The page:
Shopify

6 Phases Of The App Development Process: From Idea To Post-Launch

6-phases-of-the-app-development-process:-from-idea-to-post-launch

Creating your own app development process can be daunting—especially if you’re excited about your app idea and just want to start building. But it’s important to be organized and approach your process systematically, with each development phase bringing you closer to launching your app on the Shopify App Store.

So what does an app development process look like? What phases do you go through and how do you know what aspect of your app to work on next? If you’re thinking about building a new app, these are the questions you’re probably asking yourself right now. 

This article is a quick guide for anyone who wants to follow a solid process when creating a new product.

You might also like: How to Build a Shopify App: The Complete Guide.

Phase 1: Product discovery and product strategy

Like any great product, all apps start with an idea. So approaching your app development process with a product-development mindset is a great start.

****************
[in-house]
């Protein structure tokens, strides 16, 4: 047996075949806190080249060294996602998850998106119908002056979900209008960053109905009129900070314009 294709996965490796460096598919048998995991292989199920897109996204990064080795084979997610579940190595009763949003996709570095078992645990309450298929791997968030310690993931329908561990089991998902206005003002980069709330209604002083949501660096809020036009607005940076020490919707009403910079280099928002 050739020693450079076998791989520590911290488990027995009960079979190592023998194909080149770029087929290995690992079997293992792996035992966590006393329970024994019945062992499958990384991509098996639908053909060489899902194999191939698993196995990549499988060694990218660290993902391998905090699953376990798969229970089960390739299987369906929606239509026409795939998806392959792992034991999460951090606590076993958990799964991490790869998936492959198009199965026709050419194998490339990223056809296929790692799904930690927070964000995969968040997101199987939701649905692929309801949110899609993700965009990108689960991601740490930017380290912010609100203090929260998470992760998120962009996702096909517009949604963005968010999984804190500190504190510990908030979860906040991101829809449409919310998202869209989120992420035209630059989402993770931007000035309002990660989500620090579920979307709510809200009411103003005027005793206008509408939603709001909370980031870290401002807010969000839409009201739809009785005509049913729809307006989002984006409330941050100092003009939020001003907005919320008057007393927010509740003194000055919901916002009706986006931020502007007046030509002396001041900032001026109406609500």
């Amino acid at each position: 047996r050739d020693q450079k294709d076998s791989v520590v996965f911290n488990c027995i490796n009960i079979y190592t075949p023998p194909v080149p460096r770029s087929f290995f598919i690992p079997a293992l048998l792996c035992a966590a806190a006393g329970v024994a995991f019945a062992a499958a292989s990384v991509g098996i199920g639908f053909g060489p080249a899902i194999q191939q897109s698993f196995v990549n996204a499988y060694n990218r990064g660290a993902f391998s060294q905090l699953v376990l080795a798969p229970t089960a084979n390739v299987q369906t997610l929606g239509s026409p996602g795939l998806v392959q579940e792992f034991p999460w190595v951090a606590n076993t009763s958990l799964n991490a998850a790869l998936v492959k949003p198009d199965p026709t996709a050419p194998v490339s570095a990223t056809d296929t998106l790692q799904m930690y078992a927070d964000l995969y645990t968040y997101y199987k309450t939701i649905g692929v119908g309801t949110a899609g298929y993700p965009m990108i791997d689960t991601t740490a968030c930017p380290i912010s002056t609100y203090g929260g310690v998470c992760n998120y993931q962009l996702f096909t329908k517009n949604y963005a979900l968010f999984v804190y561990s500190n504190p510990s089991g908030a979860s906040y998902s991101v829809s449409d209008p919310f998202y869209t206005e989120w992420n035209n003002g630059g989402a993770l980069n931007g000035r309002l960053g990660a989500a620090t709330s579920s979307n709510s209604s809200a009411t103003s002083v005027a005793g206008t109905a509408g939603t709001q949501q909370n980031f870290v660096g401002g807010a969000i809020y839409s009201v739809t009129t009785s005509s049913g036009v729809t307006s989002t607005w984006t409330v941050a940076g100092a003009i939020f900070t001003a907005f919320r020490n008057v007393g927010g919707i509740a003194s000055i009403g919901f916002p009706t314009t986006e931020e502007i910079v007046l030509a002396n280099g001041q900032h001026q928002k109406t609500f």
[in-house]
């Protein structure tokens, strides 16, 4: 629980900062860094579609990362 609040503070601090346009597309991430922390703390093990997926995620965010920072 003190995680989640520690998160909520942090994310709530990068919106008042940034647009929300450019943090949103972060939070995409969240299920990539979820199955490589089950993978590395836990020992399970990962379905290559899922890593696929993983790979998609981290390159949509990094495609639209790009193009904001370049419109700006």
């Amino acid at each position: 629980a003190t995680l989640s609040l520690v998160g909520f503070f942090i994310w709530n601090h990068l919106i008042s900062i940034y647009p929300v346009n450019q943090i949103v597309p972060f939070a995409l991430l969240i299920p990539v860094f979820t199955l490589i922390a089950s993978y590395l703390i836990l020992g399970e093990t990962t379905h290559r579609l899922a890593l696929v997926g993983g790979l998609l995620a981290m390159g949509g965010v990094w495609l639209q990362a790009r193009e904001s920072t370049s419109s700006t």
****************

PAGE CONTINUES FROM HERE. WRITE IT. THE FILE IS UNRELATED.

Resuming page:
Many product creators think that having a solid idea for a product guarantees product success. In reality, it’s not enough to have a good idea because before you start building, you need to validate your app idea

“You need to understand what you want to build, for who and why.”

You need to understand what you want to build, for who and why. 

Product discovery is all about getting to know your end users so you understand their needs, and so you can build the right solution, prioritizing the right features. Creating a product strategy is an essential part of the app development process because it will also help to keep your business goals top of mind as you transform your app idea into a final product. 

Identify your target audience